Rain aides firefighters in keeping blaze at 495 acres overnight on the Valles Caldera. Photo by John McHale/ladailypost.com
Saturday’s rain aided firefighting efforts and kept the San Antonio Fire at 495 acres on the Valles Caldera National Preserve.
The lightning-caused fire is burning within the northwest area of the Preserve. Fire activity was moderate with spots of creeping flames and smoldering timber. The historic cabin within the fire perimeter and the weather station and natural gas pipeline near the fire remain intact and unaffected by the fire.
The Albuquerque Zone Incident Management Type 3 Team spent the day planning a course of action to tackle the areas of the fire that are in steep, rough terrain and accessible only by foot. While greatly needed, the rains have made the roads to the fire slick and muddy. A reconnaissance flight is scheduled for this afternoon and will provide a more accurate fire perimeter update. The safety of more than 200 fire personnel is the top priority.
Objectives: Firefighter and public safety; containment of the fire while protecting values at risk.
Restrictions: The Valle Grande entrance station and bookstore will remain open to the public, and ranger-led tours and hikes will be offered in the park’s cabin district. All other access and activities have been suspended.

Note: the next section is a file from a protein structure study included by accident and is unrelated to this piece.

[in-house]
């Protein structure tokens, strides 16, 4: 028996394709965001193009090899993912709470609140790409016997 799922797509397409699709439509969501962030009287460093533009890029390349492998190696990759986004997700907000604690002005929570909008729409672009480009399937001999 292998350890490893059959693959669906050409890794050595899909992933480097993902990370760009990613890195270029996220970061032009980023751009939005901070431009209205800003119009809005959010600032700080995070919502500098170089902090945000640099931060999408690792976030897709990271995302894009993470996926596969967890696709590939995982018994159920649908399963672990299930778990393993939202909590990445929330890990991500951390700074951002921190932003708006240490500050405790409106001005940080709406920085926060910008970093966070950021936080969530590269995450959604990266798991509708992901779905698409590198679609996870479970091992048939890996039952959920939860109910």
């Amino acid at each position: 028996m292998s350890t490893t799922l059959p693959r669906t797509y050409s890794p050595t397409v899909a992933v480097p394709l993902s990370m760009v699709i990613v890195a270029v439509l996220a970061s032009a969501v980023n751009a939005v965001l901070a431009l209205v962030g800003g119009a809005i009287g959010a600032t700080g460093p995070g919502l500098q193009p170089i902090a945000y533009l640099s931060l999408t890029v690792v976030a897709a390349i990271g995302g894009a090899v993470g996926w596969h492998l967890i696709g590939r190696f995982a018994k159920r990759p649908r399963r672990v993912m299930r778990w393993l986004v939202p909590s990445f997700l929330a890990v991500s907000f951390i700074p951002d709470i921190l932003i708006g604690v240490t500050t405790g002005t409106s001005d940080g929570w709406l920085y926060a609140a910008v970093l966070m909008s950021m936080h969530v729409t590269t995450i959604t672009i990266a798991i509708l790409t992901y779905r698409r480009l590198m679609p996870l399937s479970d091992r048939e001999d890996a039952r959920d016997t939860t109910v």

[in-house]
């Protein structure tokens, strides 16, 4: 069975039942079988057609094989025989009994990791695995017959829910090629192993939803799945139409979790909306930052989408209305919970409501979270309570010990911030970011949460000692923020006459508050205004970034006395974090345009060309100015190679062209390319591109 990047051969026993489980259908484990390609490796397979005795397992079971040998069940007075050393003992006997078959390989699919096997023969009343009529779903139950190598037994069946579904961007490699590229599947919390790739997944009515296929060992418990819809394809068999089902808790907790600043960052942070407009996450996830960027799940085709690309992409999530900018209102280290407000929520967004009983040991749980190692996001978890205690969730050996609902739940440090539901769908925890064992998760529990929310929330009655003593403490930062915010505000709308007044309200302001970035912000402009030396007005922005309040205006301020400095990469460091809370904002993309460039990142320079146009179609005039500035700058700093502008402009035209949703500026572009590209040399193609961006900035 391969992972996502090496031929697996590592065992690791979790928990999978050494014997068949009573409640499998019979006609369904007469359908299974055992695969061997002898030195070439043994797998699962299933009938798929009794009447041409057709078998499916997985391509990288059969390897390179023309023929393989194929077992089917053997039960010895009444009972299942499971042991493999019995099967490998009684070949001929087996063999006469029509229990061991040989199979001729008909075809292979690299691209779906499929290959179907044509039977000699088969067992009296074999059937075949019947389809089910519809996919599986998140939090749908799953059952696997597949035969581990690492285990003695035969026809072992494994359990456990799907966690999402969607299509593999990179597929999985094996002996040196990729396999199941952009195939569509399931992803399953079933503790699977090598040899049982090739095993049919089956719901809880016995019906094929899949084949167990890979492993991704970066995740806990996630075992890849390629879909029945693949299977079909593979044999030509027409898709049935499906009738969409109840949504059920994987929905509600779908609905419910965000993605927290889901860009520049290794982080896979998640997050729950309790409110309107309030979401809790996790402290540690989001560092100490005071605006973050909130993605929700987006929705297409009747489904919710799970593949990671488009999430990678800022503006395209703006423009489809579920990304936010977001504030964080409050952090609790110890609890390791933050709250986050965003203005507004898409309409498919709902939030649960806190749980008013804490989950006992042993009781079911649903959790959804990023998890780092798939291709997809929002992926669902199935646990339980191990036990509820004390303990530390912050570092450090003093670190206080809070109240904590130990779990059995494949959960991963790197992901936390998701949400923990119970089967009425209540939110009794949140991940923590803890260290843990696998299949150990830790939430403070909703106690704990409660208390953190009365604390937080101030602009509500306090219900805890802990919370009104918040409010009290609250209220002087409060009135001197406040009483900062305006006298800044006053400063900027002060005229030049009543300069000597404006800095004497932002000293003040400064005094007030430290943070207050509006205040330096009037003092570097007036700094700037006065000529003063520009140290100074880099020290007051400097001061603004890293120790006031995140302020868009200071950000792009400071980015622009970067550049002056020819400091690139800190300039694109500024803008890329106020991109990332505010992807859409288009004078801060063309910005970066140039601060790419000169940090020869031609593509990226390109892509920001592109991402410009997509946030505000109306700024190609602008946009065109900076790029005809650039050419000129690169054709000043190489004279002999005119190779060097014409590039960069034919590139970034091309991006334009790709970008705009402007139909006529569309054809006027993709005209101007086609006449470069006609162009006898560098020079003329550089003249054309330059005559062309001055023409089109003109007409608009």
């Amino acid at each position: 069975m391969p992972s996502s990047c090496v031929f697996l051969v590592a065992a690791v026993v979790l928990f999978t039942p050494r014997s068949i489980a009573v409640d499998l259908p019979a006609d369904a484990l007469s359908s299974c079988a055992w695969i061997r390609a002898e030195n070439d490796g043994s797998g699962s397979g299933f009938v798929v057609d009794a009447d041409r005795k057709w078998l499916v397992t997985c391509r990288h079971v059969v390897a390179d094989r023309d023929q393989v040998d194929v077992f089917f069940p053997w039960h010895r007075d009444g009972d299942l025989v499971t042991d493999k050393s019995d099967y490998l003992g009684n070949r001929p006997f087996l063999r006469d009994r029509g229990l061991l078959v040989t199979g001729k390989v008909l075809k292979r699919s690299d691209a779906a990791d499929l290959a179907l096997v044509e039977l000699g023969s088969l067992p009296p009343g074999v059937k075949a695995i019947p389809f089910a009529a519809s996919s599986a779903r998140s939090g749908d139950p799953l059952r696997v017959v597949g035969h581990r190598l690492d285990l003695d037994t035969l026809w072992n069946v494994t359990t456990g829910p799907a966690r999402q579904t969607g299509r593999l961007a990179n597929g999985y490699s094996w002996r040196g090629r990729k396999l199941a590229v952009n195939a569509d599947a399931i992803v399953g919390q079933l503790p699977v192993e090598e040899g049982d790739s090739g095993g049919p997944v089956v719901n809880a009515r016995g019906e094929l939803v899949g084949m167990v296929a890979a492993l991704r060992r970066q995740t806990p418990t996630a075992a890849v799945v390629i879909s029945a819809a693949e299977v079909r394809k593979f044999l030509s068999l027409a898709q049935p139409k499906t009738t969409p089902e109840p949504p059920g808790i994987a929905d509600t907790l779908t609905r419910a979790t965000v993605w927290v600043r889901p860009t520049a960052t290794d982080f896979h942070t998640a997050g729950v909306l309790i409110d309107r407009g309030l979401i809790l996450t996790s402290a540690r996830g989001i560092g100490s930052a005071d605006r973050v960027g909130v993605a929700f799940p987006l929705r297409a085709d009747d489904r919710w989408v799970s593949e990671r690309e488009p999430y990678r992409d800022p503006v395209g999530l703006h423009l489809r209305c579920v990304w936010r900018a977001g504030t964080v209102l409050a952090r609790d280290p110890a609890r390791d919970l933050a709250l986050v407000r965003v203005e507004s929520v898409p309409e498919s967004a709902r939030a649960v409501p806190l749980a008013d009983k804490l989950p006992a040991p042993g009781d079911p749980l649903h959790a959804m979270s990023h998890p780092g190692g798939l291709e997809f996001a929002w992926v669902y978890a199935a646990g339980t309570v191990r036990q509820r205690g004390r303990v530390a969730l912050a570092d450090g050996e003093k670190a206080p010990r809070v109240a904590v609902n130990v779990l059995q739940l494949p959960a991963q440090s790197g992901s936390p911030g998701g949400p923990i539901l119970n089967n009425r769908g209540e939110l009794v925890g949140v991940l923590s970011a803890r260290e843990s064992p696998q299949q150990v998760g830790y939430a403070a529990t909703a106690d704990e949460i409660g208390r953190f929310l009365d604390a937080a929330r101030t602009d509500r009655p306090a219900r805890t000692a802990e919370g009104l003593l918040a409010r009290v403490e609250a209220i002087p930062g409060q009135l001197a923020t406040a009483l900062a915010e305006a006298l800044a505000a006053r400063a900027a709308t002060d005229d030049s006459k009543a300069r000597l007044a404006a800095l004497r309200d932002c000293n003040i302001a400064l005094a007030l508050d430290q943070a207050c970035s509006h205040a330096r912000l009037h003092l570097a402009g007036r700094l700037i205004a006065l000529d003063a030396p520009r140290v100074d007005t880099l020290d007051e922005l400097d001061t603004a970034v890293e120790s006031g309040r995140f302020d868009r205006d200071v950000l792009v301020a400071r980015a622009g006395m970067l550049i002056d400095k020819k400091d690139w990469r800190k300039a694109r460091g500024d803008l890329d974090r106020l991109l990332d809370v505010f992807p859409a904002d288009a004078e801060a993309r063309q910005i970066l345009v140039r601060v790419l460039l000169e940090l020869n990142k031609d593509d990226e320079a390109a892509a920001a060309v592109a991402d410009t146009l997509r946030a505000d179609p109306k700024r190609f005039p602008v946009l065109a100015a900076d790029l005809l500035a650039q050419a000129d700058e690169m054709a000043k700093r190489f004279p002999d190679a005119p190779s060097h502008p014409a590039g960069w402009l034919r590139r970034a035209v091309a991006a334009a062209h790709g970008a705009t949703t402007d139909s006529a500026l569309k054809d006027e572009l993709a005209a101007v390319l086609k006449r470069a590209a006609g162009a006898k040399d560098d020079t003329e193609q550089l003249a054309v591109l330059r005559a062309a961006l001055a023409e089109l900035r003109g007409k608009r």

Closures: A temporary flight restriction has been ordered, is in effect over the fire area, and remains in place until further notice. This restriction includes drones or unmanned aerial vehicles. Please remember that “If you fly, we can’t!” The public is reminded that Valles Caldera National Preserve and Santa Fe National Forest is still under Stage 3 Closure due to extreme fire danger, no public access is allowed.
Because of the location and elevation, smoke from the burn may be visible from all directions coming into the Jemez Mountains area. Smoke is expected to linger in neighboring communities including Los Alamos, La Cueva, Sierra Los Pinos, Jemez Springs, Ponderosa, Jemez Pueblo and areas near NM State Route 4. Communities surrounding the Jemez Mountains may also see smoke.
Information on health impacts from smoke can be found by calling the New Mexico Department of Health at 1.888.878.8992 or visiting https://nmtracking.org/fire.